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Flange Leakage Checking


Flange Leakage app
Flange Leakage app

Flanges are designed to remain leak-free under hydrostatic test pressure (cold condition) and under operating pressure (hot condition). Flange Leakage is a function of the relative stiffnesses of the flange, gasket, and bolts.

Flange leakage is considered a serious issue in the process plant operation. It has a tremendous potential to cause a severe hazard in the process plants. Therefore, flange leakage needs to be investigated during the design stage to reduce the possibility of leakage during the testing and operation stage.

The design of ASME flanges (ASME B16.5, B16.47) does not take into account the external bending moment and axial force in the pipe. This will cause a wire drawing effect on the mating surface of the flange. Therefore, additional flexibility is to be provided when a flange joint is located near a spot with a high bending moment. So, flange leakage checking is really required.

ASME Piping Flanges (ASME B16.5, B16.47 …) are designed in accordance with ASME Boiler and Pressure Vessel Code, Section VIII, Division 1, Appendix 2, but using allowable stress and temperature limits of ASME B 31.3 code.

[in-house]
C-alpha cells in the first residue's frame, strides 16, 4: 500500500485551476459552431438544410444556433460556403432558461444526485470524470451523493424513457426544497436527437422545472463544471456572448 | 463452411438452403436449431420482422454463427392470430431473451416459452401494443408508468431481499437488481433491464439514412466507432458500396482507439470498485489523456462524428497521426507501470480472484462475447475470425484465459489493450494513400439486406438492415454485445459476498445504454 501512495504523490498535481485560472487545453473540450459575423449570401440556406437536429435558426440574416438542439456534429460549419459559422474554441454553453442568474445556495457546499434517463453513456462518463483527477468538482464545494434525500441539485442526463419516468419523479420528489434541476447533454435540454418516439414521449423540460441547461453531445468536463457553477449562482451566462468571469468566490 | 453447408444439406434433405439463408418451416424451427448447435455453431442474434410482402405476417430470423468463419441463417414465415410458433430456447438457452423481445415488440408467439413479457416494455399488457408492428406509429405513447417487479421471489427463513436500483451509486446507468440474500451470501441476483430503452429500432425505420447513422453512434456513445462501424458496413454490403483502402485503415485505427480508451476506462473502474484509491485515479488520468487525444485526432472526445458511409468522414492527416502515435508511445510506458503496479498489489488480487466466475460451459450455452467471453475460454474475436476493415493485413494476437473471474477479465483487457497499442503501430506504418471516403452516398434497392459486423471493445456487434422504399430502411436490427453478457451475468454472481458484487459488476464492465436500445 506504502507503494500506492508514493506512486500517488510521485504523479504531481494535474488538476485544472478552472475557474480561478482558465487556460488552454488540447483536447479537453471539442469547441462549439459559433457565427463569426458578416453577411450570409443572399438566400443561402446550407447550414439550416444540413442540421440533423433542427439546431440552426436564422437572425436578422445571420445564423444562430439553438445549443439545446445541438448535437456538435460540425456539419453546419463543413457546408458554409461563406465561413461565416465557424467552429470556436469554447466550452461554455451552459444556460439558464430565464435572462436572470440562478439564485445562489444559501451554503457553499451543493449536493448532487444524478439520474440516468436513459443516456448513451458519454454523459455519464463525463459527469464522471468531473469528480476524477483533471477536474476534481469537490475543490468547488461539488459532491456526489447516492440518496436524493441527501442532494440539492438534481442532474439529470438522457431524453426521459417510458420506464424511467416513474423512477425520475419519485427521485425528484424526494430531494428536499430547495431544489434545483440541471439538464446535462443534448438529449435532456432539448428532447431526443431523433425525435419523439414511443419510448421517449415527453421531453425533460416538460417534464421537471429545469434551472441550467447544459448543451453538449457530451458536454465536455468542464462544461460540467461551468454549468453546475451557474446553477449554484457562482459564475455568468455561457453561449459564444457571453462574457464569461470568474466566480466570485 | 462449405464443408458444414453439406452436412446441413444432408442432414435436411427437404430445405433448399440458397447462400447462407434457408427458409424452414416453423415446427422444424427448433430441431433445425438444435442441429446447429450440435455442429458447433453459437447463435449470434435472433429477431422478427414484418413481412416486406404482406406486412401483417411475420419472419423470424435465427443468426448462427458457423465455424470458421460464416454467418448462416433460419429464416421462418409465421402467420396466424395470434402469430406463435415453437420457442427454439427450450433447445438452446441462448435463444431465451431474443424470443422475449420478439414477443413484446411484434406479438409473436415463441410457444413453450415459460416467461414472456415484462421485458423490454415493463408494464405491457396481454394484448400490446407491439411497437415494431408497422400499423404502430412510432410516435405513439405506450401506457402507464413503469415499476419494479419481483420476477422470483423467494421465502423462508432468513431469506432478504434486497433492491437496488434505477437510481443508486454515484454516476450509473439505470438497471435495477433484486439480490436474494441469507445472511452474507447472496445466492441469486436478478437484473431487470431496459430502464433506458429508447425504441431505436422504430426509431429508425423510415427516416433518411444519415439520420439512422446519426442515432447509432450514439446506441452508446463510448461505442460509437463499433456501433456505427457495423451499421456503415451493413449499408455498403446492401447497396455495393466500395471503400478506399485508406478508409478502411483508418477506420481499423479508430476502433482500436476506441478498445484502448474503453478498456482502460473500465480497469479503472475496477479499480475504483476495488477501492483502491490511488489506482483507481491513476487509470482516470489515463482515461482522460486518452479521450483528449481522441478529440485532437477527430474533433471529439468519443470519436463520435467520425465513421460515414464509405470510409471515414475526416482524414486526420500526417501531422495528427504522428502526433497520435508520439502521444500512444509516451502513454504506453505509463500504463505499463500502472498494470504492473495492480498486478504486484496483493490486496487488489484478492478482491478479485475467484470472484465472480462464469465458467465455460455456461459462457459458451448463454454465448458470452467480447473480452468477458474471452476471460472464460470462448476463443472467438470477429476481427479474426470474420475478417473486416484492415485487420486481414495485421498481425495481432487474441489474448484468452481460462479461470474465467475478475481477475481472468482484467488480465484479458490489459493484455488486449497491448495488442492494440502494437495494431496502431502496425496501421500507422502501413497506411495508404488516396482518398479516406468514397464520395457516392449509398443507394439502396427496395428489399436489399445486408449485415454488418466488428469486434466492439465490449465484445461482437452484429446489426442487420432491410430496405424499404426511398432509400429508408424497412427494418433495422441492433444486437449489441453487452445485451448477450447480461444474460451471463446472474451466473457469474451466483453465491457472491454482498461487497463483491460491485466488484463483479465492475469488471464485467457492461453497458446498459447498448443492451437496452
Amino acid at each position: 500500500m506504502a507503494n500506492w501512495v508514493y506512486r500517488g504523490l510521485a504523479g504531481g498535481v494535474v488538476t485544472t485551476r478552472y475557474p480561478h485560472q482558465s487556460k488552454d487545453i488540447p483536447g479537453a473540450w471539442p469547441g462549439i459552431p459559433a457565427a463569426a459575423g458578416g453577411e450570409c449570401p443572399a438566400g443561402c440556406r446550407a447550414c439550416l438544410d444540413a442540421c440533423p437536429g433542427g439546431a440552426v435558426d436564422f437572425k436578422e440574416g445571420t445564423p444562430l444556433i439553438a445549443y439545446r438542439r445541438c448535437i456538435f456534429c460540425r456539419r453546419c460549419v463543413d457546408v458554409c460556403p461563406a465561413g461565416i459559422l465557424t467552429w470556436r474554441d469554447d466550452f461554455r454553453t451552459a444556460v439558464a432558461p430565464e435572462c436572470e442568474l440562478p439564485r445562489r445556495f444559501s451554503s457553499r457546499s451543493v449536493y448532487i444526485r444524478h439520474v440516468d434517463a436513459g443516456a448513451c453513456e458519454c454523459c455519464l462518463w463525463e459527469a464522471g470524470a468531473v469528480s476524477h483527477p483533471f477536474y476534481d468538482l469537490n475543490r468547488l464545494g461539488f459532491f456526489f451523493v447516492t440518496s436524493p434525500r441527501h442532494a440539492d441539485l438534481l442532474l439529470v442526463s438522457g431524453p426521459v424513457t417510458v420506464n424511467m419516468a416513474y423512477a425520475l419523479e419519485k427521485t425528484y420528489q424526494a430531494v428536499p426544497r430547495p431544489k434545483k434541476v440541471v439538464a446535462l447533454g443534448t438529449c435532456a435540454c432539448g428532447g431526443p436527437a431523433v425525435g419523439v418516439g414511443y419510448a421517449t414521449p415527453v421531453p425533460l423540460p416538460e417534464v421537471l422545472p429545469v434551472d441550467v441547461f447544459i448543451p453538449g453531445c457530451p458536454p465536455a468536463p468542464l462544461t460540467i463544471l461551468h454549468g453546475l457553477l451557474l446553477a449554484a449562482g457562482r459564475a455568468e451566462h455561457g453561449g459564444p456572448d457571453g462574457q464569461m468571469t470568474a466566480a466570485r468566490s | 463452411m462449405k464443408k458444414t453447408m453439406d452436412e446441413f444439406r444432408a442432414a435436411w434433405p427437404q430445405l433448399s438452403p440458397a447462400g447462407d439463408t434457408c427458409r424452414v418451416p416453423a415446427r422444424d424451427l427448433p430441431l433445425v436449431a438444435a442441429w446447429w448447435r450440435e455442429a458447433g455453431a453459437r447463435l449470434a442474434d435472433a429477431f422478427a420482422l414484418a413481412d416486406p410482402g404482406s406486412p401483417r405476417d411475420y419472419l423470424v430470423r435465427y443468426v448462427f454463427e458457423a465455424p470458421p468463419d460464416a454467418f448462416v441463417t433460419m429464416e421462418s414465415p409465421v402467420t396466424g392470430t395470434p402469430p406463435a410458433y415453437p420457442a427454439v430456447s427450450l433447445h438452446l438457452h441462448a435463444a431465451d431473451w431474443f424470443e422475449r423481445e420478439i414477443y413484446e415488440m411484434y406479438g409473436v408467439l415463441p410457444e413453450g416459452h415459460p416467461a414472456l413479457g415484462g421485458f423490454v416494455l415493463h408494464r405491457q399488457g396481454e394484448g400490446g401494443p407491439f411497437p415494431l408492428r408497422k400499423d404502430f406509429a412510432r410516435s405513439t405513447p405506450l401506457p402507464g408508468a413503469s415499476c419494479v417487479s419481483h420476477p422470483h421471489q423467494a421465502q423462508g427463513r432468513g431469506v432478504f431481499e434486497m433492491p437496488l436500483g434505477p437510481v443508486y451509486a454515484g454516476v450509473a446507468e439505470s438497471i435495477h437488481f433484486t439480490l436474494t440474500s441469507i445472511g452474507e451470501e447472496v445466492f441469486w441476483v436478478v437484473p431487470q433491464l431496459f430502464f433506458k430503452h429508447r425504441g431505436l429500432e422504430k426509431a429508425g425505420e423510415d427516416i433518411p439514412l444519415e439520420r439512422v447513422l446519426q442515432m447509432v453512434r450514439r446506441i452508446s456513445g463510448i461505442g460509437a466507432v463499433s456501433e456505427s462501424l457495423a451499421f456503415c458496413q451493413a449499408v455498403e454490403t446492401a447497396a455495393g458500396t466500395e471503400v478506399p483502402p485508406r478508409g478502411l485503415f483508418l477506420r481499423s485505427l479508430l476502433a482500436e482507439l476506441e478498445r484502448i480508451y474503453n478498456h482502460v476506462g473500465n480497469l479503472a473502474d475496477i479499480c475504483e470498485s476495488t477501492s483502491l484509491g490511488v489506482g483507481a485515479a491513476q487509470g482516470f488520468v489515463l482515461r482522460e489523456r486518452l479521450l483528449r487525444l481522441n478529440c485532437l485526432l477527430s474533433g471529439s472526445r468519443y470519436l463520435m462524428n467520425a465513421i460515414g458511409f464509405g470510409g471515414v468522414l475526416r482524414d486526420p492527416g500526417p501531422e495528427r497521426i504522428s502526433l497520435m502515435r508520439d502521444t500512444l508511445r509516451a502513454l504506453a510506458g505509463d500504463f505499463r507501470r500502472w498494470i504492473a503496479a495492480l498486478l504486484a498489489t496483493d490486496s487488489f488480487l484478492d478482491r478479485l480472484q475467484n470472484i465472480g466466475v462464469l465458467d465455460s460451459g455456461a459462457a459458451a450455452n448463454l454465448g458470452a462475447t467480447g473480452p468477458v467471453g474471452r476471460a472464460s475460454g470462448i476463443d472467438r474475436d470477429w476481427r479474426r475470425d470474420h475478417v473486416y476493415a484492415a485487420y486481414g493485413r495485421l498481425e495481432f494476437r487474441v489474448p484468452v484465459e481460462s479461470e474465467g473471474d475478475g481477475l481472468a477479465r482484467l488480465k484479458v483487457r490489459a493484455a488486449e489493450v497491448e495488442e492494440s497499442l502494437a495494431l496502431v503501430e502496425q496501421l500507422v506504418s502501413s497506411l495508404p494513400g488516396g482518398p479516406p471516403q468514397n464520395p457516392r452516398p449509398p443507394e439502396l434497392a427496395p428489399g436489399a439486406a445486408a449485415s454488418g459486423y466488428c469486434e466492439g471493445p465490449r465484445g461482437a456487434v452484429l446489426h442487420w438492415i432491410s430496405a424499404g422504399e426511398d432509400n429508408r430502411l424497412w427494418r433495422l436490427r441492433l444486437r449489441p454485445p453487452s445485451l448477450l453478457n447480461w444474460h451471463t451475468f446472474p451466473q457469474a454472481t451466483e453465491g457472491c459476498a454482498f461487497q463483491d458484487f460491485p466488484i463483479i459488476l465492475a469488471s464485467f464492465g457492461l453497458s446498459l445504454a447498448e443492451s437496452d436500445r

In general practice, the following cases need to be considered for flange leakage:

· Flanges with pressure rating 600 and above

· Flanges with pressure rating 300 and above, pipe size 16 inches and above

· Pipe flanges carrying category M fluid service

· Pipe flanges carrying hydrogen or other flammable fluid

· Flanges in PSV lines with NPS 4 inches and above

· Flanges in jacketed piping

· Flanges with stress analysis output of very high bending moment


There are several methods to determine if the flange joint is leaking, including:

- Pressure Equivalent method based on ASME B 16.5 P-T rating

- ASME BPVC Sec VIII Div.1 Appendix 2 method.

- NC 3658.3 method


In this article, we'll explore into how to check for flange leaking by ASME BPVC Sec VIII Div.1 Appendix 2 method together with the application of pressure equivalent method to take into account external force and moment.

Kellogg Method converts piping axial forces and bending moments into an equivalent pressure on the flange.

Peq = 16Mb /πG³+ 4Fa/πG²+ Pd

Where:

Peq = total equivalent pressure

Mb = calculated bending moment on flange

G = diameter of effective gasket reaction

Fa = axial force of flange

Pd = design pressure

Before we go to the detailed calculation, we need to point out here two different cases for the gasket category:

- case 1 for spiral-wound and ring joint gasket

- case 2 for the full-face gasket.


1. For spiral-wound and ring joint gasket.